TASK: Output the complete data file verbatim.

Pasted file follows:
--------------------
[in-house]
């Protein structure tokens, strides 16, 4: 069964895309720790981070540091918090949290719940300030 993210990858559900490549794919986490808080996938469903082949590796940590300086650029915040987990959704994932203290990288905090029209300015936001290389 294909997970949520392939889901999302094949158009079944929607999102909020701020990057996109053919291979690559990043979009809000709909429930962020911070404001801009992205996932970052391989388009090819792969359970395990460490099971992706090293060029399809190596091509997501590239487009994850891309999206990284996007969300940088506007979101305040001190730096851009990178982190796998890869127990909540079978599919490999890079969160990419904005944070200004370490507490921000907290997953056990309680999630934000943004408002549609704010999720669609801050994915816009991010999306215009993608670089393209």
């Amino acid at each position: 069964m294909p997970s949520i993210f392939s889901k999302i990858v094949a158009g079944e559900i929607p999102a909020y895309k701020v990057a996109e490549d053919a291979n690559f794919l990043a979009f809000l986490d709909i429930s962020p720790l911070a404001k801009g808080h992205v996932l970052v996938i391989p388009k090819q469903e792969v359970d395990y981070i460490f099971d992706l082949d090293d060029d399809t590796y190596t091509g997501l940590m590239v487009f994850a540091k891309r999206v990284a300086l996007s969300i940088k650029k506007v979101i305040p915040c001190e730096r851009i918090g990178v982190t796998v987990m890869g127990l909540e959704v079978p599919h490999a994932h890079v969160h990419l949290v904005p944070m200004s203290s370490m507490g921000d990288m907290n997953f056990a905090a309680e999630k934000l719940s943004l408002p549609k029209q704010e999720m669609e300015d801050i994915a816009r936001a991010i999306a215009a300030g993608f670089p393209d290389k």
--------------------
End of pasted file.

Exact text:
[in-house]
């Protein structure tokens, strides 16, 4: 069964895309720790981070540091918090949290719940300030 993210990858559900490549794919986490808080996938469903082949590796940590300086650029915040987990959704994932203290990288905090029209300015936001290389 294909997970949520392939889901999302094949158009079944929607999102909020701020990057996109053919291979690559990043979009809000709909429930962020911070404001801009992205996932970052391989388009090819792969359970395990460490099971992706090293060029399809190596091509997501590239487009994850891309999206990284996007969300940088506007979101305040001190730096851009990178982190796998890869127990909540079978599919490999890079969160990419904005944070200004370490507490921000907290997953056990309680999630934000943004408002549609704010999720669609801050994915816009991010999306215009993608670089393209």
């Amino acid at each position: 069964m294909p997970s949520i993210f392939s889901k999302i990858v094949a158009g079944e559900i929607p999102a909020y895309k701020v990057a996109e490549d053919a291979n690559f794919l990043a979009f809000l986490d709909i429930s962020p720790l911070a404001k801009g808080h992205v996932l970052v996938i391989p388009k090819q469903e792969v359970d395990y981070i460490f099971d992706l082949d090293d060029d399809t590796y190596t091509g997501l940590m590239v487009f994850a540091k891309r999206v990284a300086l996007s969300i940088k650029k506007v979101i305040p915040c001190e730096r851009i918090g990178v982190t796998v987990m890869g127990l909540e959704v079978p599919h490999a994932h890079v969160h990419l949290v904005p944070m200004s203290s370490m507490g921000d990288m907290n997953f056990a905090a309680e999630k934000l719940s943004l408002p549609k029209q704010e999720m669609e300015d801050i994915a816009r936001a991010i999306a215009a300030g993608f670089p393209d290389k």